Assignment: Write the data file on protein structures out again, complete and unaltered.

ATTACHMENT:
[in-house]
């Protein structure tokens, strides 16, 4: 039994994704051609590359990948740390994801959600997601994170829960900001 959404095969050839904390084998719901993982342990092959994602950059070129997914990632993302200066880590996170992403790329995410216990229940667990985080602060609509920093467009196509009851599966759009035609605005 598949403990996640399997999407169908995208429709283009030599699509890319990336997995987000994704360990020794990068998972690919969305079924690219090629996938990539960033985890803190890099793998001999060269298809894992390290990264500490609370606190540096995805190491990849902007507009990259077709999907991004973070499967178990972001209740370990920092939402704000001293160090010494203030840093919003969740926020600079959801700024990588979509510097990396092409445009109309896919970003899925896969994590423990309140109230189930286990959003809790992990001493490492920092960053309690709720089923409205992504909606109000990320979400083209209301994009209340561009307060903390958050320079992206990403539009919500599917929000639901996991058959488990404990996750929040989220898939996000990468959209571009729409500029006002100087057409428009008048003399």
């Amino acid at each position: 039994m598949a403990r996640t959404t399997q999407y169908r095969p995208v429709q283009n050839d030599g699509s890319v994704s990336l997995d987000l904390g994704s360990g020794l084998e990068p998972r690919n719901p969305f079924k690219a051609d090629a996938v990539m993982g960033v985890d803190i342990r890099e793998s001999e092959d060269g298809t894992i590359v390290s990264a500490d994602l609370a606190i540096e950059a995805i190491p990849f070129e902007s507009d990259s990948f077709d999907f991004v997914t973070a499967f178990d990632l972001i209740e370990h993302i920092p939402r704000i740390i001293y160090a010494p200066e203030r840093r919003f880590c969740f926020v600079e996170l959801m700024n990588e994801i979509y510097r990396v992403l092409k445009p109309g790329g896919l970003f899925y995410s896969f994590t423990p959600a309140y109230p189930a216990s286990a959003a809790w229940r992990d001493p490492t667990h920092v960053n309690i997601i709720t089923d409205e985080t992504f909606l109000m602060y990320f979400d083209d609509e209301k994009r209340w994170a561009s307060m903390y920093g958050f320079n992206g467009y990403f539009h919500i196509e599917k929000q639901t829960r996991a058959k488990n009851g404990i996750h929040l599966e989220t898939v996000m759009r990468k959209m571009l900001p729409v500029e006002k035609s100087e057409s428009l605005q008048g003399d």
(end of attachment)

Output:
[in-house]
């Protein structure tokens, strides 16, 4: 039994994704051609590359990948740390994801959600997601994170829960900001 959404095969050839904390084998719901993982342990092959994602950059070129997914990632993302200066880590996170992403790329995410216990229940667990985080602060609509920093467009196509009851599966759009035609605005 598949403990996640399997999407169908995208429709283009030599699509890319990336997995987000994704360990020794990068998972690919969305079924690219090629996938990539960033985890803190890099793998001999060269298809894992390290990264500490609370606190540096995805190491990849902007507009990259077709999907991004973070499967178990972001209740370990920092939402704000001293160090010494203030840093919003969740926020600079959801700024990588979509510097990396092409445009109309896919970003899925896969994590423990309140109230189930286990959003809790992990001493490492920092960053309690709720089923409205992504909606109000990320979400083209209301994009209340561009307060903390958050320079992206990403539009919500599917929000639901996991058959488990404990996750929040989220898939996000990468959209571009729409500029006002100087057409428009008048003399």
């Amino acid at each position: 039994m598949a403990r996640t959404t399997q999407y169908r095969p995208v429709q283009n050839d030599g699509s890319v994704s990336l997995d987000l904390g994704s360990g020794l084998e990068p998972r690919n719901p969305f079924k690219a051609d090629a996938v990539m993982g960033v985890d803190i342990r890099e793998s001999e092959d060269g298809t894992i590359v390290s990264a500490d994602l609370a606190i540096e950059a995805i190491p990849f070129e902007s507009d990259s990948f077709d999907f991004v997914t973070a499967f178990d990632l972001i209740e370990h993302i920092p939402r704000i740390i001293y160090a010494p200066e203030r840093r919003f880590c969740f926020v600079e996170l959801m700024n990588e994801i979509y510097r990396v992403l092409k445009p109309g790329g896919l970003f899925y995410s896969f994590t423990p959600a309140y109230p189930a216990s286990a959003a809790w229940r992990d001493p490492t667990h920092v960053n309690i997601i709720t089923d409205e985080t992504f909606l109000m602060y990320f979400d083209d609509e209301k994009r209340w994170a561009s307060m903390y920093g958050f320079n992206g467009y990403f539009h919500i196509e599917k929000q639901t829960r996991a058959k488990n009851g404990i996750h929040l599966e989220t898939v996000m759009r990468k959209m571009l900001p729409v500029e006002k035609s100087e057409s428009l605005q008048g003399d």